Back in December 2020, Richard Burnett, CEO of the Road Haulage Association, predicted that Brexit would cause “significant disruption” for six to 12 months. That prediction was, however, made before the Brexit deal was signed. What difference, if any, could the trade deal make?
The early signs
Rather ironically, the “festive” queues of lorry drivers stuck in Kent and Calais were due not to Brexit but to COVID19. Since those queues were cleared, traffic has been minimal, presumably due to the pandemic and all its associated restrictions. The RHA estimated that traffic levels on the Dover-Calais route were at about a third of their normal levels.
Of the trucks which have made it through, the government says that “at least 90%” of them had all the correct paperwork (for Brexit and COVID19). The RHA, however, said that around “one in five” trucks were being turned away. This would put the percentage of successful crossings at around 80% rather than the 90%+ quoted by the government.
The RHA’s position is supported by a tweet from ferry company DFDS. It reported “a high volume of vehicles being refused and delayed at the Ports of Calais, Dunkerque and Dover, due to incorrect paperwork being presented at check-in.”.
Confusion over paperwork
The trade deal means a lack of tariffs. It does not mean a lack of paperwork, in fact, it means quite the opposite. Not only do UK-based companies now have to fill in forms to import from and export to the EU, but they also have to fill in paperwork to move goods to and from Northern Ireland. This means that even companies which only operate domestically may still be caught up in the new Brexit rules.
This issue has already manifested itself in disruption to trade between the mainland UK and NI. According to reports, on 1st January 2021, the first ferry from the UK to NI had no fewer than 6 lorries on it which were delayed due to issues with their paperwork. There are also verified reports of major companies suspending operations to Northern Ireland.
For example, Marks and Spencers has reduced the number of products it sends from the mainland UK to NI. John Lewis, Debenhams and Fortnum & Masons have all included Northern Ireland in their list of EU countries to which they have stopped deliveries, at least for now. If major players like these are struggling with the new rules, it’s probably safe to assume that SMEs are struggling even more.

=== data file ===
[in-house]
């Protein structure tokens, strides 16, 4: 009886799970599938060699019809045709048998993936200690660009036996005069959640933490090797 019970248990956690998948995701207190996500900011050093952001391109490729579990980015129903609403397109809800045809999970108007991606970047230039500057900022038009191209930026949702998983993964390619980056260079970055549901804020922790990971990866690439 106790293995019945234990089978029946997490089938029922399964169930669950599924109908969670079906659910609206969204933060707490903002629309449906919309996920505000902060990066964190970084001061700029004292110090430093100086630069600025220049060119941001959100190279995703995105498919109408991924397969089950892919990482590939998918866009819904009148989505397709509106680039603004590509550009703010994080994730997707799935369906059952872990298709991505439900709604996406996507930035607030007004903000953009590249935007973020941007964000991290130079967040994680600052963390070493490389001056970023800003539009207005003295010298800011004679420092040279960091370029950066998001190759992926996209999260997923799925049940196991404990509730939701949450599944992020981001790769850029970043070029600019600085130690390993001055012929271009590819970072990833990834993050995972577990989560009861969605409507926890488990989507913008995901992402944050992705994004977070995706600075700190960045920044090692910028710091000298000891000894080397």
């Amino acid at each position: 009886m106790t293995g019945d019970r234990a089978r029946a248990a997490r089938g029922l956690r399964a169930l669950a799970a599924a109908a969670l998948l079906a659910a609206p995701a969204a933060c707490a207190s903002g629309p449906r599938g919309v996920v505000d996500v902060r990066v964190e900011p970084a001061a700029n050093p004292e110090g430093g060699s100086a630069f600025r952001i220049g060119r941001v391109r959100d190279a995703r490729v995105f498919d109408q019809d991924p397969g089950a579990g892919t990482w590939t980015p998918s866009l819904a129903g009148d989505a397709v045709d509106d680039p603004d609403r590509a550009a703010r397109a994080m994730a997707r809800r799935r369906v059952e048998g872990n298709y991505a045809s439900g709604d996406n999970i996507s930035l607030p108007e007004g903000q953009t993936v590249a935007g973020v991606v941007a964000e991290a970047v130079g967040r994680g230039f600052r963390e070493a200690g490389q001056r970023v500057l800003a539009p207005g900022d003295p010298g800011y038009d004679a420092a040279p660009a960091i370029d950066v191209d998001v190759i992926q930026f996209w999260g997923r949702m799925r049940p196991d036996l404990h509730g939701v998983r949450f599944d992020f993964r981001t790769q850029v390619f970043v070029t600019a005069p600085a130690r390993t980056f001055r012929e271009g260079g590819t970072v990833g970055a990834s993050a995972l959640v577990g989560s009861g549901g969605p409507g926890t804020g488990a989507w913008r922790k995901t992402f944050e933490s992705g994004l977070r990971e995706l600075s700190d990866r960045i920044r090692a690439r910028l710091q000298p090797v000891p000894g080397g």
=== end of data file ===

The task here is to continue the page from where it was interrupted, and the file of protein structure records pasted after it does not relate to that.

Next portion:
The domino effect
One of the issues raised by businesses is that entire shipments can be held up if just one item has the wrong paperwork. This has the potential to cause huge issues when consolidating shipments for haulage. Larger businesses may be able to work around this by making sure that they have sole use of lorries (or containers in ships). For many smaller businesses, however, the ability to share transport is essential to running cost-effective operations.
This issue will, hopefully, be alleviated over time as businesses of all sizes get to grips with the new rules. This may involve at least some businesses completing administrative tasks which really should have been finished by the end of last year (e.g. applying for XI EORI and GB EORI numbers).
In fairness to the businesses which are behind with this, the trade deal was only finalized at the last minute. It is therefore fairly understandable that businesses would not want to go through a pile of administrative tasks which might have turned out to be a waste of their time. Now that a deal has been finalized, there is an incentive to complete the necessary administration.
For the present, however, there is a very real danger that administrative issues will lead to bottlenecks either at the ports themselves or further up the supply chain. This could result in severe disruption to the haulage industry for an indefinite period.
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